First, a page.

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Please enjoy Hamish Anderson’s What You Do To Me.

Thanks to KABF.

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Silicon Valley Bay Area, a Housing Affordability Crisis Engulfing Everyone

People living in their trailers in Silicon Valley (John Orr / Daily News)

San Francisco     I have housing market fatigue.  Everyone rich, poor, and in the middle have a housing prices horror story throughout northern California.  No one seems untouched from the impact of this crisis, and it dominates almost every conversation.

  • A friend told me she was visiting Birmingham for the first time to spent time with a 30-year long friend of hers who was a lifelong San Francisco resident who had moved to Alabama to be closer to her daughter after being priced out of the city.
  • A colleague told me his house was now appraised at $2 million, but his unit in the basement was being written up for ceilings that were under height and would cost hundreds of thousands to get to code.The solution turned out to have the specs designed and submitted to the city for a construction permit, and then to renew it every two years for lack of financing.
  • Another told me his unit was declared illegal by a disgruntled neighbor but after a notice was affixed to his door he called the city inspector in San Francisco and finally on the phone asked was there any way to “fix” this problem and was advised by the inspector that he could “deny entry,” so he did four years ago and that was that, indicating how much city employees empathize with longtime residents.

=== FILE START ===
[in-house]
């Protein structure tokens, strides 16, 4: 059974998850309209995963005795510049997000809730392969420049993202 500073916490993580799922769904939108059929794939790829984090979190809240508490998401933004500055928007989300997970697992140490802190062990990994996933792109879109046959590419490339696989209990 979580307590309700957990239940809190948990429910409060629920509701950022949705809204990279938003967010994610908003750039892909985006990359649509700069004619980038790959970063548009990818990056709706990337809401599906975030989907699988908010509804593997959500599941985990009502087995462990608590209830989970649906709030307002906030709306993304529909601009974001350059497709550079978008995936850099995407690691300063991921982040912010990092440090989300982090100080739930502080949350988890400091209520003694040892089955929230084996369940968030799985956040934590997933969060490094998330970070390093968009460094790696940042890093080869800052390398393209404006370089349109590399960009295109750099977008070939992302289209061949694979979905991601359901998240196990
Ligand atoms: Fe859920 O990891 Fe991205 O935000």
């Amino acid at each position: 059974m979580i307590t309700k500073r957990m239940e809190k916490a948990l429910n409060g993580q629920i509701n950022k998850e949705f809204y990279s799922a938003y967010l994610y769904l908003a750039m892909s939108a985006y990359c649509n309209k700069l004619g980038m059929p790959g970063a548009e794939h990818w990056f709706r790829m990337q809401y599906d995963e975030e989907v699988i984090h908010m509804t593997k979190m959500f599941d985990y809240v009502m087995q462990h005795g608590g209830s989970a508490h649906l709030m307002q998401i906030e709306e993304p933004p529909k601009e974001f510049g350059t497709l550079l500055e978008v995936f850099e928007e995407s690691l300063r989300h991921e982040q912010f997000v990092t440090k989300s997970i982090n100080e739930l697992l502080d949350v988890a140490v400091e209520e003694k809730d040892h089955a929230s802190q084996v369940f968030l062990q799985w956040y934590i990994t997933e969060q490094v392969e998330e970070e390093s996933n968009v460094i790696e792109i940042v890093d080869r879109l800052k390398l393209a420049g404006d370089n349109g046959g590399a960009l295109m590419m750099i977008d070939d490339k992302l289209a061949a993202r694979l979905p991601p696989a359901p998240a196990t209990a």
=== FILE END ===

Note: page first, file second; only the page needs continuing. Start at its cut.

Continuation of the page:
• A school in San Jose buys up any house that comes up for sale around its borders for cash in order to provide housing for teachers. Another created a program to match down payments with that of teachers so they could buy.  Another was buying an apartment building with eight-units to house beginning teachers.
  • Someone else who had bought a condo in San Francisco told me of building meetings they were having regularly now to deal with fears that maintenance fees would force them out.
  • The neighboring cities of Santa Clara and San Jose sued each other over claims that large developments would create traffic and housing problems, and finally settled to allow them to move forward.
  • Apple ditched plans for a huge expansion and consolidation of its office space near its new Steve Jobs designed spaceship location because they didn’t believe their workers could find housing, and instead were adding over a million  into a seven building campus in Austin, Texas, likely moving the housing crisis there, hundreds of workers are filing transfer papers.

This is just the tip of the iceberg, and doesn’t touch what’s happening to lower income and working families.  Home ownership is an impossible dream. Affordable rents and shorter commutes are much the same.

This isn’t sustainable, and no one seems to have a solution.